I remember implementing git on my team. I think it was over 6 years ago. At that time, a successful branching git model of Vincent Driessen it was necessary to read if you wanted to learn how to work effectively with git. Since then, I have followed the "Git Flow" style. But, last year, I was influenced by many community developers and I started using git in different ways depending on the projects I was working on.
Before entering the different branching styles, it is important to remember that, although many Git clients consider slashes ("/") as directory separators, there are no folders or directories in the git specification. You'll see it implemented in many UI clients, but I've never found it on console clients or on websites like Github or GitLab.
That said, let's explore some ways to organize the branches, so you do not get lost in a sea of code.
Although Gitflow does not mention branch folders, many developers use "Feature Branches", "Hotfixes" and "Release Branches" and create folders accordingly.
So basically, a GitFlow organization would have these three folders:
- hotfix[es]/ corrections
Since there is no public document that talks about this, I have seen some working copies using those plural folders and others in singular.
I found myself adding two more folders to my Gitflow repositories:
- Documents: for branches related to markdowns or release documents.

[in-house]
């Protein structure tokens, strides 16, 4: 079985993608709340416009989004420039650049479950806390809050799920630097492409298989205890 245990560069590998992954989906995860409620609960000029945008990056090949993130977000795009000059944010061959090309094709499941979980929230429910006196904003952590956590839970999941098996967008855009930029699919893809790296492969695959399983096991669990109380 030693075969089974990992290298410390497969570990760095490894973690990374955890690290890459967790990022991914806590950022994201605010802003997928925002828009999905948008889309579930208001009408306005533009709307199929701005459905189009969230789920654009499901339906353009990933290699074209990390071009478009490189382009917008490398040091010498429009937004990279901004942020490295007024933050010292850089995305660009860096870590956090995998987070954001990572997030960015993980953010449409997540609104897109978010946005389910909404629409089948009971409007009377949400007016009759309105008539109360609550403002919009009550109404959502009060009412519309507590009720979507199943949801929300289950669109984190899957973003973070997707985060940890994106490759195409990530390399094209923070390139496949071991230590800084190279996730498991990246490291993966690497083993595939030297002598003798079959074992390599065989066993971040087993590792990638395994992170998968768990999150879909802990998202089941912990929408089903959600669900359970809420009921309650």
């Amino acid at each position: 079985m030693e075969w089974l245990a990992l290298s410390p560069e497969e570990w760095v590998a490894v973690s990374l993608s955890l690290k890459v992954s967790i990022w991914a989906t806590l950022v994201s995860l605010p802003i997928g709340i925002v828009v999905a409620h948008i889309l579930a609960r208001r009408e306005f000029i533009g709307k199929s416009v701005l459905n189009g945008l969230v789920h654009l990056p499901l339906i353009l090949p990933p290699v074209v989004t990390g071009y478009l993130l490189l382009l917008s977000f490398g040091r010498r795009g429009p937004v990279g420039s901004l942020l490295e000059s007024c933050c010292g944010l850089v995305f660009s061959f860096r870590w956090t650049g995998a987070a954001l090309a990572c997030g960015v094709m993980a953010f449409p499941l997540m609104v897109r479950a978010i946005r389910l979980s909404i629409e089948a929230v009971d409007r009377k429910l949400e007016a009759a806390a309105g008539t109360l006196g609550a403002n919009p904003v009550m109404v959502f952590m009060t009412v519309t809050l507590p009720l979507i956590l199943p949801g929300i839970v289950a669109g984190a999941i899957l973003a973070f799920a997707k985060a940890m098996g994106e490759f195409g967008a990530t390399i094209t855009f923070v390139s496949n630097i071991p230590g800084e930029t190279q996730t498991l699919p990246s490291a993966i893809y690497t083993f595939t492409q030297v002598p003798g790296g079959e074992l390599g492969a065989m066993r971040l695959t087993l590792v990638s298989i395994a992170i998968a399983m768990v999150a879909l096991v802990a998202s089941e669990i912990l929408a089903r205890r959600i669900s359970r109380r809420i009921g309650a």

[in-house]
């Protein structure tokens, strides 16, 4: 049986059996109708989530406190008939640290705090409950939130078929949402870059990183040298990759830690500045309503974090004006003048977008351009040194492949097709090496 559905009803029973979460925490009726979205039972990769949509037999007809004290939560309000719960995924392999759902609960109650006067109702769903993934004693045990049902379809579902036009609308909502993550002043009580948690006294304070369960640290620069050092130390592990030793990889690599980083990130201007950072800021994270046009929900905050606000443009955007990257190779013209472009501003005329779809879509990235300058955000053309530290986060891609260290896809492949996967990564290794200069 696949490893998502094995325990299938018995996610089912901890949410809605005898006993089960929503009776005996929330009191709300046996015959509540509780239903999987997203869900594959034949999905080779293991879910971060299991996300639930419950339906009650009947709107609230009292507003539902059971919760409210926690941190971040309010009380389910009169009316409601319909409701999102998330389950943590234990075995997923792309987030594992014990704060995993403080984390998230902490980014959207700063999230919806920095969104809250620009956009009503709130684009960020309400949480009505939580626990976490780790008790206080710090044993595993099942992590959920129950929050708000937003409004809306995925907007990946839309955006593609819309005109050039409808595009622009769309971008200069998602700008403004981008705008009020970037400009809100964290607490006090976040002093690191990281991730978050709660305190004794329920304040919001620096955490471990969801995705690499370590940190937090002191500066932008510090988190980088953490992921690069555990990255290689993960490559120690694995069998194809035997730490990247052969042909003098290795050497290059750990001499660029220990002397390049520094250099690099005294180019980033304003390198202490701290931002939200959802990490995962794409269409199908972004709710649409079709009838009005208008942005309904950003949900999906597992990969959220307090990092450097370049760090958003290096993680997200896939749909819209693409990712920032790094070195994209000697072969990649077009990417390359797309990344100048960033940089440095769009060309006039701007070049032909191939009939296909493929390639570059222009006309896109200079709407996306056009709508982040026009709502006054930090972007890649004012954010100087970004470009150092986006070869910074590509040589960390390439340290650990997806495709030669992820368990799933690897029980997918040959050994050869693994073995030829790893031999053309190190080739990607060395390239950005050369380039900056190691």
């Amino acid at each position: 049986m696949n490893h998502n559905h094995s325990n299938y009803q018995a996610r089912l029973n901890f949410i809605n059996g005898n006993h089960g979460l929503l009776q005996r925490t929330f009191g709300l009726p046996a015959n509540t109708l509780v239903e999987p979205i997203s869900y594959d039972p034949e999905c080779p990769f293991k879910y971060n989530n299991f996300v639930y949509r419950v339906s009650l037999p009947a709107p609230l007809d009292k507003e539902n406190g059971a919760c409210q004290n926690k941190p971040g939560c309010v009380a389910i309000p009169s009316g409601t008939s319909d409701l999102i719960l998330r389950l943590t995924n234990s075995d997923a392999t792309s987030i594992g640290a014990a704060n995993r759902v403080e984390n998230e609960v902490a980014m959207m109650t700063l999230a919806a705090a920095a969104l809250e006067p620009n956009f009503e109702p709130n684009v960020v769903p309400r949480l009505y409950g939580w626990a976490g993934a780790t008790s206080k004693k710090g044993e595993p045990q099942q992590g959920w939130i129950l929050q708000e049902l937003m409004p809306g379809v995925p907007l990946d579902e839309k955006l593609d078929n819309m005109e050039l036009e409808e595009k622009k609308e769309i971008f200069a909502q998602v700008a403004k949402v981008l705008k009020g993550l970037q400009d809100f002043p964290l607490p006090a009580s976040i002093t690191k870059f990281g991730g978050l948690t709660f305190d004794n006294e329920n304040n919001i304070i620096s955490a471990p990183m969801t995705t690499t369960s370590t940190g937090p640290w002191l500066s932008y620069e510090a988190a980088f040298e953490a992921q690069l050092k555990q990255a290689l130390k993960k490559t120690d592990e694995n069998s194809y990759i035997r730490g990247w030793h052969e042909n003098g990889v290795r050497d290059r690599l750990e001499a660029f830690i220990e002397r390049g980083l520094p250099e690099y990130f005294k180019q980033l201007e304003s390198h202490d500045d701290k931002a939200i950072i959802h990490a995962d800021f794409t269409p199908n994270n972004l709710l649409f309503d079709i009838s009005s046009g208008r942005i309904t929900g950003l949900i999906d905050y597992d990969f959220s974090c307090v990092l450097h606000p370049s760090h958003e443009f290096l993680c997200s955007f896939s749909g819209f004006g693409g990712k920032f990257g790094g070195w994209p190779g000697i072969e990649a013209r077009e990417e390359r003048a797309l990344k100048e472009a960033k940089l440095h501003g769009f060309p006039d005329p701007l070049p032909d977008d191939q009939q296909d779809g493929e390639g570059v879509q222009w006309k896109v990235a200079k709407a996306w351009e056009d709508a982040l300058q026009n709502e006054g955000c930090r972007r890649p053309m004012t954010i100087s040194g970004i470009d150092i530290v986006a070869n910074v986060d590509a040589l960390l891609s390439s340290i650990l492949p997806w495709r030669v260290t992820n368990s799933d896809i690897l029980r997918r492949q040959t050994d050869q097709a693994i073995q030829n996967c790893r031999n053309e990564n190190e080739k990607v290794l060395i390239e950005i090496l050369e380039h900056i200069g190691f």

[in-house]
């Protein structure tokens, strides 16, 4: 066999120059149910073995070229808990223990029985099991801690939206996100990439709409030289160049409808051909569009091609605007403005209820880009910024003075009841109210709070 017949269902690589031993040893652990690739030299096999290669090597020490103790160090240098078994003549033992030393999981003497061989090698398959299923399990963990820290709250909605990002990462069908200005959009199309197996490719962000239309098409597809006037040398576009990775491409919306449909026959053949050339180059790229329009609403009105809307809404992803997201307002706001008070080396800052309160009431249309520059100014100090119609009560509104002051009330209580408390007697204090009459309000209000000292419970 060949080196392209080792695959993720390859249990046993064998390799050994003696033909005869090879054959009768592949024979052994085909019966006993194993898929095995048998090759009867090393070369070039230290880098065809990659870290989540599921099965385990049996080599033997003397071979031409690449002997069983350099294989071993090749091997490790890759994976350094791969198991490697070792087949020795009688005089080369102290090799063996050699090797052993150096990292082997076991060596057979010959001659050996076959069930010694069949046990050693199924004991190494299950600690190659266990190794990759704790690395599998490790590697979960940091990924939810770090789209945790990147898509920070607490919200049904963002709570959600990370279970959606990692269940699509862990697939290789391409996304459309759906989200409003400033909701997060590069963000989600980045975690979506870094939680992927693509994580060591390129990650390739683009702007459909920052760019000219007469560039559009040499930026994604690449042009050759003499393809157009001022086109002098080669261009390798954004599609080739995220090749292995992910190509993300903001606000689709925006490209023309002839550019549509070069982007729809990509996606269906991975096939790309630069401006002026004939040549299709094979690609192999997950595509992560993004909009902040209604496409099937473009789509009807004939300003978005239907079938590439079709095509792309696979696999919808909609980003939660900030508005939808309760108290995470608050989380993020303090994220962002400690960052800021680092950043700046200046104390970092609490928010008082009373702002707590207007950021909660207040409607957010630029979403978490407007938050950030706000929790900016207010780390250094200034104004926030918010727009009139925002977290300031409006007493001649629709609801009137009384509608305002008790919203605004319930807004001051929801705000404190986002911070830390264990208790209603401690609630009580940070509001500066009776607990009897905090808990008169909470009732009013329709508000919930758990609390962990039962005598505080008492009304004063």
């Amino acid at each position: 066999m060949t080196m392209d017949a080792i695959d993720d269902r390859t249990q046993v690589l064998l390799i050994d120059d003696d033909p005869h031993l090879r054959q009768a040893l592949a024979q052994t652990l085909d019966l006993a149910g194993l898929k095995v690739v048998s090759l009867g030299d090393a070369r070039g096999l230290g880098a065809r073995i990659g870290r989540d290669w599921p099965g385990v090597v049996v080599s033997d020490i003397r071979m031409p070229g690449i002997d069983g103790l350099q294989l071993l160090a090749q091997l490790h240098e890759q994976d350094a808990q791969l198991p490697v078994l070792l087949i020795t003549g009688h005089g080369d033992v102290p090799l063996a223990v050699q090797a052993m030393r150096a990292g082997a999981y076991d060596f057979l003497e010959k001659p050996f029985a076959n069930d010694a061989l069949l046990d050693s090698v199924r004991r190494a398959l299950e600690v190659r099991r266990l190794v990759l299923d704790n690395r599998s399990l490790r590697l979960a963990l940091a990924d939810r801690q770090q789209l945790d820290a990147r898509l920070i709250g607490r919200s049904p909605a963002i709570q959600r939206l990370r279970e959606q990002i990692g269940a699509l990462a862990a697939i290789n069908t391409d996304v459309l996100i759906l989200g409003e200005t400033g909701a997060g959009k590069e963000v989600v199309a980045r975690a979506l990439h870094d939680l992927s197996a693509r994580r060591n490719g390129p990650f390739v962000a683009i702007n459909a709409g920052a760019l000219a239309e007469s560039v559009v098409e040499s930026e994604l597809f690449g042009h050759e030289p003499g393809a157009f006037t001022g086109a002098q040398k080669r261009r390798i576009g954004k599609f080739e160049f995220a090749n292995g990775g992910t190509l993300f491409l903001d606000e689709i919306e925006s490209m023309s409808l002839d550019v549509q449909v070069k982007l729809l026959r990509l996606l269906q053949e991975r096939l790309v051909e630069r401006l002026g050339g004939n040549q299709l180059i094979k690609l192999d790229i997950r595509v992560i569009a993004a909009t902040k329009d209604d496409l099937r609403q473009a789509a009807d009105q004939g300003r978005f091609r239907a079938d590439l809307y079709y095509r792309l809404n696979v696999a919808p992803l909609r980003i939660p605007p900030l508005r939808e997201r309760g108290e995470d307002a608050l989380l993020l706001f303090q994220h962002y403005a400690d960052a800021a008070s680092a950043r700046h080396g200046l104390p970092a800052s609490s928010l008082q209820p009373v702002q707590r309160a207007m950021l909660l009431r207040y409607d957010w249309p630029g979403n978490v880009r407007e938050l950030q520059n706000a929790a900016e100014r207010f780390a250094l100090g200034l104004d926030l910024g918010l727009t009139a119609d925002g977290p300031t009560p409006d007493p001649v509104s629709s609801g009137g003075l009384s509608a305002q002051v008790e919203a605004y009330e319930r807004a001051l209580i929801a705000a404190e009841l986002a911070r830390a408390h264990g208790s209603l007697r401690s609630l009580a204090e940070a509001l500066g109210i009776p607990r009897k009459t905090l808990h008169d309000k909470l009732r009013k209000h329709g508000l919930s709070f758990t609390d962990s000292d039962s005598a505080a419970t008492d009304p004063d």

- Task: for branches that are neither functionality nor corrections. For example, clean up scripts or refactories.
I saw a lot in many projects. The branch-push-merge-prune is the anti-folder method. I am not saying that chaos is a way of organizing the branches. People who use this method prefer their work copy to be clean. They would simply branch out, push, create a pull request and then delete the branch (either manually or through git fetch prune) as soon as the PR is merged.
I found myself using what I call a model-based ramification model on a big project where I completely lost myself in a sea of functionality and fixes. So I started creating branches based on its modules.
You could mix Gitflow with this module-based approach, something like "backoffice / billing / fixes / billing-values", but it could be too much.
I saw for the first time Meir using this approach and I loved it. It's great for projects like Puppeteer-sharp in which the roadmap is clear.
In a version-based repository, each branch is created within a "vX.X" folder. The interesting thing is that it is time based, so it is easier to find the branches and it is also very easy to delete old versions with this simple git command:
git branch | grep -e "vX.X /" | xargs git branch -D
Again, this could be combined with the Gitflow folders, but …
If the ticket numbers (tickets, numbers or anything else you call them) are part of your team's language using a ticket-based system that could be the perfect solution.
You can use a folder, such as "ticket / 242" or "problems / 242", or simply call it "242".
If none of these systems is for you, you can follow it The idea of Nick and implement an Emoji based system 🙂
Two final thoughts to close this post. First of all, if you work on a team where you normally checkout every other branch, e.g. for local tests, I would recommend sharing the style with your team.
And finally, clean your work copy often. This will help you quickly find your branches and even speed up your local repo.
Do not stop writing code!
Originally published on harkoded.com
dev.to is the place where software developers stay in the circuit and avoid career stagnation.
Registering (for free!) Is the first step.